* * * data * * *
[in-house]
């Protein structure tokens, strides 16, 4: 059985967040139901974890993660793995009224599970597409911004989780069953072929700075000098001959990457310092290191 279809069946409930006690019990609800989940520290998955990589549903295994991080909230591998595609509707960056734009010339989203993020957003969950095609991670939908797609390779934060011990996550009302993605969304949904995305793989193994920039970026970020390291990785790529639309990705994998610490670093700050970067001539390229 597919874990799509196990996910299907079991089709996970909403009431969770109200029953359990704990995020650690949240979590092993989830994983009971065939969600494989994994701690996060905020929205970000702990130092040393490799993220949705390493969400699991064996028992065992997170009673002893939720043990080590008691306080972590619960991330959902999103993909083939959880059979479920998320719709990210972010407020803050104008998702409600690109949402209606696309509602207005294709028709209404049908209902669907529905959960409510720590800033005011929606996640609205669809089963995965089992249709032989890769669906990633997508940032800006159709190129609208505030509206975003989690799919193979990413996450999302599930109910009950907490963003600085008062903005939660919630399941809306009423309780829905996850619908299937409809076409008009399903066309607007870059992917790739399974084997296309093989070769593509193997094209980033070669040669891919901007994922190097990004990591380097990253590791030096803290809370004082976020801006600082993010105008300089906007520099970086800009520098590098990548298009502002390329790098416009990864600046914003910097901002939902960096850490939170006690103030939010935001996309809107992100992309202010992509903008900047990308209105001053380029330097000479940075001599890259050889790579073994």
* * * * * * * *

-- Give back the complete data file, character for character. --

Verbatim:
[in-house]
């Protein structure tokens, strides 16, 4: 059985967040139901974890993660793995009224599970597409911004989780069953072929700075000098001959990457310092290191 279809069946409930006690019990609800989940520290998955990589549903295994991080909230591998595609509707960056734009010339989203993020957003969950095609991670939908797609390779934060011990996550009302993605969304949904995305793989193994920039970026970020390291990785790529639309990705994998610490670093700050970067001539390229 597919874990799509196990996910299907079991089709996970909403009431969770109200029953359990704990995020650690949240979590092993989830994983009971065939969600494989994994701690996060905020929205970000702990130092040393490799993220949705390493969400699991064996028992065992997170009673002893939720043990080590008691306080972590619960991330959902999103993909083939959880059979479920998320719709990210972010407020803050104008998702409600690109949402209606696309509602207005294709028709209404049908209902669907529905959960409510720590800033005011929606996640609205669809089963995965089992249709032989890769669906990633997508940032800006159709190129609208505030509206975003989690799919193979990413996450999302599930109910009950907490963003600085008062903005939660919630399941809306009423309780829905996850619908299937409809076409008009399903066309607007870059992917790739399974084997296309093989070769593509193997094209980033070669040669891919901007994922190097990004990591380097990253590791030096803290809370004082976020801006600082993010105008300089906007520099970086800009520098590098990548298009502002390329790098416009990864600046914003910097901002939902960096850490939170006690103030939010935001996309809107992100992309202010992509903008900047990308209105001053380029330097000479940075001599890259050889790579073994």